BEL is one of the 14 Navratna public sector enterprises and is a public sector undertaking (PSU). The government of India owns 51% of the business while mutual funds and retail investors hold the rest of the 49%. But it wasn’t always like this. Only 10 years ago, the government owned a meaty 76% of the company while the public owned the rest. Over the years since then, the government kept selling stocks in the company to outside investors to raise money. Now, why would the government dump stocks of a business that is both strategically important and quite profitable?
Why would they kill the goose that lays golden eggs?
The answer to that question lies in this chart below.
Each year the ministry of defence signs a number of contracts for delivery of weapons over the next years. When the deliveries are made, payments become due. These are called committed liabilities . Any other contracts they sign for weapons delivery are called new schemes. The finance ministry over the last 4 years has not even allocated enough money to meet the committed liabilities of the defence ministry. The standing committee of Defence in 2019 wrote in their report that there is a very real risk that the ministry might end up defaulting on their payment obligations to the vendors.
The finance ministry is like a parent to a number of children (ministries). It has only finite amount of money and all the children want more than what they can have.
But the defence ministry has already committed to its suppliers to buy these weapons. When it is time to pay, what could the defence ministry do without actually defaulting on its payment? – Really simple, ask the vendors to come back after some time. And that’s what has been happening.
In the case of BEL, receivables from the ministry went up from Rs.3800 crores in 2015 to Rs.11,000 crores in 2020! (This includes something called ‘contract assets’ on their balance sheet, which is also payment due from the customers - possibly performance-linked, but it’s not clear from the AR) An increase of 190% in a period when revenues only went up 80%. Is it just with BEL? Nope! Take the case of HAL – Receivables from the government went up from Rs.5,000 crores in March 2016 to an astonishing Rs.19,000 crores in March 2020(this figure also includes contract assets). But the government anyway owns these companies. The left pocket owes money to the right pocket. What is the big deal with it? – That argument is only partially true. Mutual funds, LIC and the public own 49% of BEL and 10% of HAL. In effect, the money that would otherwise have been distributed to the shareholders as dividends is now being used to extend credit.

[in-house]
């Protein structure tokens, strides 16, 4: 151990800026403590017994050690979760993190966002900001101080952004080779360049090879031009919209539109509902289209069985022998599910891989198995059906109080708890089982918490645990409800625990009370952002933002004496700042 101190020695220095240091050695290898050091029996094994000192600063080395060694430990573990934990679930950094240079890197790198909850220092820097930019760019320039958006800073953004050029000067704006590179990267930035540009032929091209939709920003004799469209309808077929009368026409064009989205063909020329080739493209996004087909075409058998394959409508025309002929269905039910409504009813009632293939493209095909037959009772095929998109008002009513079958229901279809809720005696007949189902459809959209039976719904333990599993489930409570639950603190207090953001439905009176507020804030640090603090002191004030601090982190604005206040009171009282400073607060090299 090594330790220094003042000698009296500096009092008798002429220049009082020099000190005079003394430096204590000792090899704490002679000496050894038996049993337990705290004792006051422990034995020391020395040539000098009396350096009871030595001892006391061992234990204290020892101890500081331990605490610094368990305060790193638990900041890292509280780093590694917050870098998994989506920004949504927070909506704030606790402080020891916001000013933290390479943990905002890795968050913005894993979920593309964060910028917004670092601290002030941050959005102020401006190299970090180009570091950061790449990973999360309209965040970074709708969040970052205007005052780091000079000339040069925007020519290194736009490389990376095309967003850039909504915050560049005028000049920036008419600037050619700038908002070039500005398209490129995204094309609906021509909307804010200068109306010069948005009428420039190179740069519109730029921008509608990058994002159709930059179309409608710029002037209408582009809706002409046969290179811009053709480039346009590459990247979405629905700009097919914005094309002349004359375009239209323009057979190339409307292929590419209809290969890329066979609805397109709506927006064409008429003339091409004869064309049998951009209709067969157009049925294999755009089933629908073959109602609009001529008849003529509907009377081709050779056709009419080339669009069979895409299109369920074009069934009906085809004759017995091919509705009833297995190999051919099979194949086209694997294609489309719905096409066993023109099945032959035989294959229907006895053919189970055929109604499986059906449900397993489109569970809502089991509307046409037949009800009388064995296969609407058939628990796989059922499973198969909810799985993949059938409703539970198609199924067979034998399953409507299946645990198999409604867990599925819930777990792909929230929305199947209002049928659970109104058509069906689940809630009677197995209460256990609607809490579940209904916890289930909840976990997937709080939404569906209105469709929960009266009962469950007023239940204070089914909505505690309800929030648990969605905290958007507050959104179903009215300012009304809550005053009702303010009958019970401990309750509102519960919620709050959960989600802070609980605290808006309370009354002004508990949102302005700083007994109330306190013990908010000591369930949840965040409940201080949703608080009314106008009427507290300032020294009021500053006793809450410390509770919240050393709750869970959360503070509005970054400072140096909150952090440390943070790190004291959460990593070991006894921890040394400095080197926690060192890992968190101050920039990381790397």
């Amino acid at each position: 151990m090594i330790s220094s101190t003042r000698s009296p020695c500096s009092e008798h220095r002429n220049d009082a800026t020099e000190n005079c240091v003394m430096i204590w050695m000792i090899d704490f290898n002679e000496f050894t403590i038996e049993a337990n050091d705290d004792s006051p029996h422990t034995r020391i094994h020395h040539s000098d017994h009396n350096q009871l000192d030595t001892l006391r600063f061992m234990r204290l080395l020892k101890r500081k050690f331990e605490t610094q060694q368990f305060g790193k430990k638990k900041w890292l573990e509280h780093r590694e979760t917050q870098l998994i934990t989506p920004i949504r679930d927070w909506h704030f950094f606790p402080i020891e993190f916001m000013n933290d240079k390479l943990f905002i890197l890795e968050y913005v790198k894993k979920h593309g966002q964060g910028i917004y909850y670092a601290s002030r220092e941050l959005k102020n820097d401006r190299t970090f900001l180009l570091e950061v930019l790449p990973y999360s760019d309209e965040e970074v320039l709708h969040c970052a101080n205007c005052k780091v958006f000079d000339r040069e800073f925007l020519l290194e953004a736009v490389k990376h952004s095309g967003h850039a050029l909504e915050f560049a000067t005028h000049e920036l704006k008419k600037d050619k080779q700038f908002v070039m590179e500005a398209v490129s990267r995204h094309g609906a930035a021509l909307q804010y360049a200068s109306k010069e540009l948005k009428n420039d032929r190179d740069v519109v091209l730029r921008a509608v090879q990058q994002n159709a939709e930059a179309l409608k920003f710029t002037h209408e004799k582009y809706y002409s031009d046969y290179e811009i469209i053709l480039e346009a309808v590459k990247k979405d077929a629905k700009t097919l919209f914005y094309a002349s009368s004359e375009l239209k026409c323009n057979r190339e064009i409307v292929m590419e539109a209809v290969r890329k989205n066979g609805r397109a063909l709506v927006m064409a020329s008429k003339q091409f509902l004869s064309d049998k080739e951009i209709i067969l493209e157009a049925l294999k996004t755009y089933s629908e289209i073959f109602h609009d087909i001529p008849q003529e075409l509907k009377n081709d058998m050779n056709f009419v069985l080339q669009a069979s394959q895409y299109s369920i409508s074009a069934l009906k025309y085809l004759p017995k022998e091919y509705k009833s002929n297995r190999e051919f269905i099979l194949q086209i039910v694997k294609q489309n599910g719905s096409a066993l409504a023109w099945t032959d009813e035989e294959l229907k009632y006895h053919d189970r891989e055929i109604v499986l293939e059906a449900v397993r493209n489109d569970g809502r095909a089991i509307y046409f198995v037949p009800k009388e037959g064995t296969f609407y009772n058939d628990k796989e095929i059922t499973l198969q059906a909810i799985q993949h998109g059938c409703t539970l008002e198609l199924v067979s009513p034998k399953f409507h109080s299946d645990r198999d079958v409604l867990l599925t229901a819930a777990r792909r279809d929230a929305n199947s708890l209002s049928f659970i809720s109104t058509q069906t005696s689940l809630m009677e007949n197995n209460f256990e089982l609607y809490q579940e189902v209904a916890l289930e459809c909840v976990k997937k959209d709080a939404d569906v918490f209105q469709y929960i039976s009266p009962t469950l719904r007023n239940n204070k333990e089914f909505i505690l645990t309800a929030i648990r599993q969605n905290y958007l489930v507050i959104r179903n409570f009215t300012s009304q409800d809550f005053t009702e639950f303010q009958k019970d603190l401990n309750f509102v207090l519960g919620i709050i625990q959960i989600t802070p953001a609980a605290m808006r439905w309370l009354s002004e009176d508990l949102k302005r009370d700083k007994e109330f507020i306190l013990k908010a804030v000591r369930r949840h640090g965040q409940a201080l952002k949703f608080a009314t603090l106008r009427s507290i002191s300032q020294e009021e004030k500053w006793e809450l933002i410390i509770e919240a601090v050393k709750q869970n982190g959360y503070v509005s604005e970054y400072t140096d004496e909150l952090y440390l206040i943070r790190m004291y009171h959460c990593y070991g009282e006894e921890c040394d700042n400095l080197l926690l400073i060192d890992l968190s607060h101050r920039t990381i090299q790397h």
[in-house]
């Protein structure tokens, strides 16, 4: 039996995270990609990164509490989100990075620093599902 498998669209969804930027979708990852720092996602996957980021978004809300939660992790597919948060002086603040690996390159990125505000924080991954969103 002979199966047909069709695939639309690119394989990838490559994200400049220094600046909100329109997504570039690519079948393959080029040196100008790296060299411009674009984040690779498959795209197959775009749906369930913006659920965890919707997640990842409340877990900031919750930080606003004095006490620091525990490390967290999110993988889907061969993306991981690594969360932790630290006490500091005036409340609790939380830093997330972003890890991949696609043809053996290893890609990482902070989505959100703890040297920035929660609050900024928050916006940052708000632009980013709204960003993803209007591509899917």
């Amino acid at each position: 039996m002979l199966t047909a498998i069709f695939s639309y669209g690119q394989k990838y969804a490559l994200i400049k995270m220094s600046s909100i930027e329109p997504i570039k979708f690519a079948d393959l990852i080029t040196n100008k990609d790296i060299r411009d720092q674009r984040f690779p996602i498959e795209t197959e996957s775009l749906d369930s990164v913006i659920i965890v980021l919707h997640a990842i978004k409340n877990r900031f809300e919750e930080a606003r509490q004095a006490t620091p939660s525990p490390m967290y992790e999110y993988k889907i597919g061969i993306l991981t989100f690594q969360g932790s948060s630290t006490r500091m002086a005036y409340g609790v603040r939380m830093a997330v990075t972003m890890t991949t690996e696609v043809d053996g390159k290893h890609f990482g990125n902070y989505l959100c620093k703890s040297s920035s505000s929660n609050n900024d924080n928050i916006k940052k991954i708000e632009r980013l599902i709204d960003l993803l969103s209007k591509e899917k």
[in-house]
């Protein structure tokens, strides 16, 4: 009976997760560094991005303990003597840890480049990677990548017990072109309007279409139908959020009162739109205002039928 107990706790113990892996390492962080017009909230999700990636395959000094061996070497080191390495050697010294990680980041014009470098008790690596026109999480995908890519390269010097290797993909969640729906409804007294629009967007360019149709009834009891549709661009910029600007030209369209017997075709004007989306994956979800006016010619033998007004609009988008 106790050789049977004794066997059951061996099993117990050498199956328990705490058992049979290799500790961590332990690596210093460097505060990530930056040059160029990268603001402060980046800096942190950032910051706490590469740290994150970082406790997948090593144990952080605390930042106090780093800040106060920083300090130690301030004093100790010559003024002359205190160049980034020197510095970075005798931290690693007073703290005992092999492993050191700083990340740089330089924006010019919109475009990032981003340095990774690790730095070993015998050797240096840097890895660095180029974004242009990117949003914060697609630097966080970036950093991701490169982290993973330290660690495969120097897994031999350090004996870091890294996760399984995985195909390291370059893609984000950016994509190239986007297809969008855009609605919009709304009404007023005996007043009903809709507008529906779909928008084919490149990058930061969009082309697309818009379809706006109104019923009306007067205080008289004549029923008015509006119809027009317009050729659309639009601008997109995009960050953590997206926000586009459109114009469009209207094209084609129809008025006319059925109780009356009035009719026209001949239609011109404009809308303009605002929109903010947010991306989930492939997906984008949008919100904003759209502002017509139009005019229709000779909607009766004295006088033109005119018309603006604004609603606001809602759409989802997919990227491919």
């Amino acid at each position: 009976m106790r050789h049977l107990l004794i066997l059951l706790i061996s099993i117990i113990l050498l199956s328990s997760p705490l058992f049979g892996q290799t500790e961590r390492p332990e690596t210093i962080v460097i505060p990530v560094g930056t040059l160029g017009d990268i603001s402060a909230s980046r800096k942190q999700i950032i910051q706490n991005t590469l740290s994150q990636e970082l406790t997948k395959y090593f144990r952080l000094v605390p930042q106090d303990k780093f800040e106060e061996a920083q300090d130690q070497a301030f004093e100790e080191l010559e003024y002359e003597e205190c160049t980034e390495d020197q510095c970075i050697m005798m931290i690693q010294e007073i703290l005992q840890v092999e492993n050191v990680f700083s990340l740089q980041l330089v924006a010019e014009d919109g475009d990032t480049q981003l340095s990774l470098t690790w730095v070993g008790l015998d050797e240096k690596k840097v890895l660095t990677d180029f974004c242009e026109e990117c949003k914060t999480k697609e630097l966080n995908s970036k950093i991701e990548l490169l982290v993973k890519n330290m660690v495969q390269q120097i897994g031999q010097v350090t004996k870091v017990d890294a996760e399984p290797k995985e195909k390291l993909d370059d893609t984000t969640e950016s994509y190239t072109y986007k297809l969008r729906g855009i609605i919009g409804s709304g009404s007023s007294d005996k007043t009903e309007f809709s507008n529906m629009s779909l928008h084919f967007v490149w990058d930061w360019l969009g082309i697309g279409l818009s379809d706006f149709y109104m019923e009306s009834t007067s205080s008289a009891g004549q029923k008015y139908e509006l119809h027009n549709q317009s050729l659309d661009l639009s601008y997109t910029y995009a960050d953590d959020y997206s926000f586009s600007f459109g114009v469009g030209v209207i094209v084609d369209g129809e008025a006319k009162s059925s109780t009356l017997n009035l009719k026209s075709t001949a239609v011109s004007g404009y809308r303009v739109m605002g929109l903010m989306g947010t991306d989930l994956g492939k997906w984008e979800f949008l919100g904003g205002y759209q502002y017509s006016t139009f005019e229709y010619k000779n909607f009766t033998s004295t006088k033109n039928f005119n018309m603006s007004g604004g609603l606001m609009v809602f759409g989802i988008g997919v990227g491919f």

Here is my reading of the situation
The government is hitting the exit button on these defence stocks to raise the cash it desperately needs (Mazagon dock, another defence company went out public earlier this month). The downside of this is that any dividend paid in the future by these companies has to be shared with the new minority shareholders. But the government needs this dividend from its best performing PSUs. So how does it come around it? By extending massive amounts of credit to itself from these PSUs! In a roundabout way, shareholders in these companies are funding a portion of the excess spending of the ministry of defence.
The defence industry in India is going to do quite well over the next decade. Make-in-India push is going to positively influence the development of this industry. There is no denying that. Save for some small corruption cases here & there and the RTI activists giving it a hard time now & again, BEL is a well-managed business at the leading edge of its industry. It is efficient, profitable and keeps innovating through R&D & industry partnerships. It is a good business to own, on any day. For someone looking to build a portfolio of value stocks, with stable names that offer reasonable dividends, capital protection and maybe even some upside from growth, this could be considered a good addition at current prices.
But for someone like me who is twitchy about the idea of indirectly funding the government of India or is looking to build a portfolio of the next FANG (Facebook/Amazon/Netflix/Google) stocks of India, or perhaps even against weapon manufacturing, there are other opportunities.
Disclaimer - I do not hold any position in BEL’s stocks. I am not a SEBI registered advisor and this is not a buy or sell recommendation for the stock. Please consult with your financial advisor before investing.